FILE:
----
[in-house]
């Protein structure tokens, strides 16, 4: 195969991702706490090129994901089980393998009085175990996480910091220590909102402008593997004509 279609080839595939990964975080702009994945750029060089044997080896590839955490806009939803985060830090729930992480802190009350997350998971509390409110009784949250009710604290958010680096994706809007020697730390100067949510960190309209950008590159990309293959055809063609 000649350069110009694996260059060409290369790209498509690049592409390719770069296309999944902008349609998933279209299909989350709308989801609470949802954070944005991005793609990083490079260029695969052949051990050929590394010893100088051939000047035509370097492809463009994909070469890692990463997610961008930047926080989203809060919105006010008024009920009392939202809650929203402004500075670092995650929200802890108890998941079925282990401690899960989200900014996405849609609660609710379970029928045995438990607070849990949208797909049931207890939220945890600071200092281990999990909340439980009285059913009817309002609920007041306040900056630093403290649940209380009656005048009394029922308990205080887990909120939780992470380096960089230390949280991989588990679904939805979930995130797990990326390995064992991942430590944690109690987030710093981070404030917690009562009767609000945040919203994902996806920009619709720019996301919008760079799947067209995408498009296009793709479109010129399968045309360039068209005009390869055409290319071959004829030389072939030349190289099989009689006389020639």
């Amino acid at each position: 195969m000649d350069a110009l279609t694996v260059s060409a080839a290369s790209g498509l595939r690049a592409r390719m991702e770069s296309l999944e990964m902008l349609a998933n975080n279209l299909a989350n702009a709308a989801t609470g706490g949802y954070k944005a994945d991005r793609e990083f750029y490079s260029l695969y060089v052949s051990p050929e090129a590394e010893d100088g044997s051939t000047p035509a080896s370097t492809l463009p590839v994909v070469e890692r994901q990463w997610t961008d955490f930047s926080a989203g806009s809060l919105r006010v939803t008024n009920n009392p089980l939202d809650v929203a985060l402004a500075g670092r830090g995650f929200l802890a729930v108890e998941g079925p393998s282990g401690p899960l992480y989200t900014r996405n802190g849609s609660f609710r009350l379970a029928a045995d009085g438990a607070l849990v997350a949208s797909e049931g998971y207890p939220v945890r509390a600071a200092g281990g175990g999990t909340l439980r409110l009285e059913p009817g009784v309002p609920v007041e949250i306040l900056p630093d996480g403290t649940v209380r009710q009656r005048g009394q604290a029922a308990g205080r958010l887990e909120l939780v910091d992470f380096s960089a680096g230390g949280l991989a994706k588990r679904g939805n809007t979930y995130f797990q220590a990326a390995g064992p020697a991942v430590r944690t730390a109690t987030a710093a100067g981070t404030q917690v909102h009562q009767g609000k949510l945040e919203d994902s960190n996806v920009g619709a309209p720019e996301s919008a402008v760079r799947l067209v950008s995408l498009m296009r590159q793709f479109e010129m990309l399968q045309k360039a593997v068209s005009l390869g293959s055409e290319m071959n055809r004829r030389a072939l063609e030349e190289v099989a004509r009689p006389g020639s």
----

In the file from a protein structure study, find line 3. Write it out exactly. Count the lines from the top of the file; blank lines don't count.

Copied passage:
């Amino acid at each position: 195969m000649d350069a110009l279609t694996v260059s060409a080839a290369s790209g498509l595939r690049a592409r390719m991702e770069s296309l999944e990964m902008l349609a998933n975080n279209l299909a989350n702009a709308a989801t609470g706490g949802y954070k944005a994945d991005r793609e990083f750029y490079s260029l695969y060089v052949s051990p050929e090129a590394e010893d100088g044997s051939t000047p035509a080896s370097t492809l463009p590839v994909v070469e890692r994901q990463w997610t961008d955490f930047s926080a989203g806009s809060l919105r006010v939803t008024n009920n009392p089980l939202d809650v929203a985060l402004a500075g670092r830090g995650f929200l802890a729930v108890e998941g079925p393998s282990g401690p899960l992480y989200t900014r996405n802190g849609s609660f609710r009350l379970a029928a045995d009085g438990a607070l849990v997350a949208s797909e049931g998971y207890p939220v945890r509390a600071a200092g281990g175990g999990t909340l439980r409110l009285e059913p009817g009784v309002p609920v007041e949250i306040l900056p630093d996480g403290t649940v209380r009710q009656r005048g009394q604290a029922a308990g205080r958010l887990e909120l939780v910091d992470f380096s960089a680096g230390g949280l991989a994706k588990r679904g939805n809007t979930y995130f797990q220590a990326a390995g064992p020697a991942v430590r944690t730390a109690t987030a710093a100067g981070t404030q917690v909102h009562q009767g609000k949510l945040e919203d994902s960190n996806v920009g619709a309209p720019e996301s919008a402008v760079r799947l067209v950008s995408l498009m296009r590159q793709f479109e010129m990309l399968q045309k360039a593997v068209s005009l390869g293959s055409e290319m071959n055809r004829r030389a072939l063609e030349e190289v099989a004509r009689p006389g020639s």